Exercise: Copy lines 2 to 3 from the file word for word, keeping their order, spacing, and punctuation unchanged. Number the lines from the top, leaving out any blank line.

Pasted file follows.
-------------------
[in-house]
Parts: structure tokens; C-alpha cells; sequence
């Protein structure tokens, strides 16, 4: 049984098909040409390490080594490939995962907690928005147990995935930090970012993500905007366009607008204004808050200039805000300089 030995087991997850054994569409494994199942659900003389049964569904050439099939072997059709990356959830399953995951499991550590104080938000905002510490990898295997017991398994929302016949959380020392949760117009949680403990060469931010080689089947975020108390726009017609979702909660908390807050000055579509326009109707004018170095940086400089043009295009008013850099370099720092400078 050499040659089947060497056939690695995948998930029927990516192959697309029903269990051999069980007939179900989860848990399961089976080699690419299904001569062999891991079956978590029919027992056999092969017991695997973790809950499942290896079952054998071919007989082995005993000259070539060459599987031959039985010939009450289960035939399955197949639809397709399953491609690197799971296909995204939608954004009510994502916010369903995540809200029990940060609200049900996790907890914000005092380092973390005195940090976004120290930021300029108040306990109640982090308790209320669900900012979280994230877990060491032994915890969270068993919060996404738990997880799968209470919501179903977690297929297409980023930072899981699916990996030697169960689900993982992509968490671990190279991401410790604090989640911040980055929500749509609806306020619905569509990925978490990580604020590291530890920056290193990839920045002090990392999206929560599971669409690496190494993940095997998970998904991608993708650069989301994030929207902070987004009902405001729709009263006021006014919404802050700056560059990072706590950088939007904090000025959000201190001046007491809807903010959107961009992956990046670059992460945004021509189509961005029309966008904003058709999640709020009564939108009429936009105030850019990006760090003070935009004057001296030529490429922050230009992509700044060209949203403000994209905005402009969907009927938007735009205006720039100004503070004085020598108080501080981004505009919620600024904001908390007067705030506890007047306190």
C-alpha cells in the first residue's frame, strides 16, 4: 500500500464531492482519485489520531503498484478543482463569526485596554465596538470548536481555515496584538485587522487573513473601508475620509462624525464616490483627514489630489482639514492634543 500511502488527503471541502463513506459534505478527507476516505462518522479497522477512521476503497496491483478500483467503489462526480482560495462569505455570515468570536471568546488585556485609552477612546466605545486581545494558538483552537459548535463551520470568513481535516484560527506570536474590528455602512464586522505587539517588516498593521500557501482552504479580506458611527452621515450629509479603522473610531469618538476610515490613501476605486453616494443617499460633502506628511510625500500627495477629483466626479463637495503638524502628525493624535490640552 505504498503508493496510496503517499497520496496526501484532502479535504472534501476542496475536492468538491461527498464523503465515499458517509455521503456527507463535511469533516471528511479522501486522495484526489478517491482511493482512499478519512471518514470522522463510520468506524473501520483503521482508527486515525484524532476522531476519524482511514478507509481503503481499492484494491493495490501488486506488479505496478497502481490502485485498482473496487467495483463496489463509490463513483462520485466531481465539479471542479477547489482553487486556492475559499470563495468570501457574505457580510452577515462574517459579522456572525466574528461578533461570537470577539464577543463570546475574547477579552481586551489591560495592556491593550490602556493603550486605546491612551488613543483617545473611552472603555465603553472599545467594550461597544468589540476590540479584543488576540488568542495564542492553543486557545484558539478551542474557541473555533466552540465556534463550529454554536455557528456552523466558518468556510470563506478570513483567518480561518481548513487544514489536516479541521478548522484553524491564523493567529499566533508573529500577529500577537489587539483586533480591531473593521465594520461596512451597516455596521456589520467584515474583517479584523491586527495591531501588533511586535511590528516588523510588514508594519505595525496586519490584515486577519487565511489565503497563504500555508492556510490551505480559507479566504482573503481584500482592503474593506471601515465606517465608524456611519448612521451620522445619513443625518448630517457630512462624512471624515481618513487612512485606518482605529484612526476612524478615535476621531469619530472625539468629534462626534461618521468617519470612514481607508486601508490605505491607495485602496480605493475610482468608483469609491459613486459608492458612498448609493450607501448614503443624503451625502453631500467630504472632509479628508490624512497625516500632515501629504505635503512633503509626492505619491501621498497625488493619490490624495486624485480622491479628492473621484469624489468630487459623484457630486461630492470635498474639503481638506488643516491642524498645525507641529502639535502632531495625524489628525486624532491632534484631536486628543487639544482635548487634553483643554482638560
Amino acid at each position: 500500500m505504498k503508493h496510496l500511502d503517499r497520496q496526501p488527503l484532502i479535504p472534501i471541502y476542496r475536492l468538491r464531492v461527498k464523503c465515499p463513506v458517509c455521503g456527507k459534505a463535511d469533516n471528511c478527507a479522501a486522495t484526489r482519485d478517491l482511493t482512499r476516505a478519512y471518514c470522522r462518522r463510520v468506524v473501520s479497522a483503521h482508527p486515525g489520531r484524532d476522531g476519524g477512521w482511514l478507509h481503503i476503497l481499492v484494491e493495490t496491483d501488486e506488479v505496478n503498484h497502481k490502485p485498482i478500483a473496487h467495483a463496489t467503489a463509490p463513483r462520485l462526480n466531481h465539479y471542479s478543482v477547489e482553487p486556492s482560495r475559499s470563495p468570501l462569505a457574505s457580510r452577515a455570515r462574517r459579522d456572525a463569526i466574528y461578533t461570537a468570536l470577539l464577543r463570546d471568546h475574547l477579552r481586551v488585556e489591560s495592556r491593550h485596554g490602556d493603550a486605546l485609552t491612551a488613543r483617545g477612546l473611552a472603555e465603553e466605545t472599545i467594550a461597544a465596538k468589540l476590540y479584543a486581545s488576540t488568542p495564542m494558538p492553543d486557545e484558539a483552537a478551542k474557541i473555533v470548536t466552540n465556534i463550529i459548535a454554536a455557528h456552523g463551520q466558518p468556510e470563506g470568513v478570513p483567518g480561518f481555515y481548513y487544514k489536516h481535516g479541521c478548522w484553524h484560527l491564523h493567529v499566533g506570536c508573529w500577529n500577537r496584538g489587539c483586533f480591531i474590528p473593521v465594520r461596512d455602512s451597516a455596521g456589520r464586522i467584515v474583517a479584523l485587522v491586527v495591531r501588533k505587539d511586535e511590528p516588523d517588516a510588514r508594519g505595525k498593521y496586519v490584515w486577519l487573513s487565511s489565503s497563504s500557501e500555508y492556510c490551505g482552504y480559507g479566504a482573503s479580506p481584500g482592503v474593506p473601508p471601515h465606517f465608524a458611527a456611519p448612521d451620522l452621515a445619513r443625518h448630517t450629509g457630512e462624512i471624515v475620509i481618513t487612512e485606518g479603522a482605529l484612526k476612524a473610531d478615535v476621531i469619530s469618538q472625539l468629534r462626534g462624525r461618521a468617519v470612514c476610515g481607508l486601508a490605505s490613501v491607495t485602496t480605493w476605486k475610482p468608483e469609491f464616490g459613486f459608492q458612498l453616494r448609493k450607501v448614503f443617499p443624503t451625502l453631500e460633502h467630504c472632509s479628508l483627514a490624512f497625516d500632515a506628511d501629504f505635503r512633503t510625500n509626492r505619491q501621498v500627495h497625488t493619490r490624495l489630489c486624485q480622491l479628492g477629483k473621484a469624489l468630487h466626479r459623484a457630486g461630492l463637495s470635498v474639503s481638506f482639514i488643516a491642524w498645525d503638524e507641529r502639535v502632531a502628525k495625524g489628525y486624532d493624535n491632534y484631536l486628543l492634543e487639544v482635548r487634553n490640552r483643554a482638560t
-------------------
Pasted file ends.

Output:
Parts: structure tokens; C-alpha cells; sequence
């Protein structure tokens, strides 16, 4: 049984098909040409390490080594490939995962907690928005147990995935930090970012993500905007366009607008204004808050200039805000300089 030995087991997850054994569409494994199942659900003389049964569904050439099939072997059709990356959830399953995951499991550590104080938000905002510490990898295997017991398994929302016949959380020392949760117009949680403990060469931010080689089947975020108390726009017609979702909660908390807050000055579509326009109707004018170095940086400089043009295009008013850099370099720092400078 050499040659089947060497056939690695995948998930029927990516192959697309029903269990051999069980007939179900989860848990399961089976080699690419299904001569062999891991079956978590029919027992056999092969017991695997973790809950499942290896079952054998071919007989082995005993000259070539060459599987031959039985010939009450289960035939399955197949639809397709399953491609690197799971296909995204939608954004009510994502916010369903995540809200029990940060609200049900996790907890914000005092380092973390005195940090976004120290930021300029108040306990109640982090308790209320669900900012979280994230877990060491032994915890969270068993919060996404738990997880799968209470919501179903977690297929297409980023930072899981699916990996030697169960689900993982992509968490671990190279991401410790604090989640911040980055929500749509609806306020619905569509990925978490990580604020590291530890920056290193990839920045002090990392999206929560599971669409690496190494993940095997998970998904991608993708650069989301994030929207902070987004009902405001729709009263006021006014919404802050700056560059990072706590950088939007904090000025959000201190001046007491809807903010959107961009992956990046670059992460945004021509189509961005029309966008904003058709999640709020009564939108009429936009105030850019990006760090003070935009004057001296030529490429922050230009992509700044060209949203403000994209905005402009969907009927938007735009205006720039100004503070004085020598108080501080981004505009919620600024904001908390007067705030506890007047306190």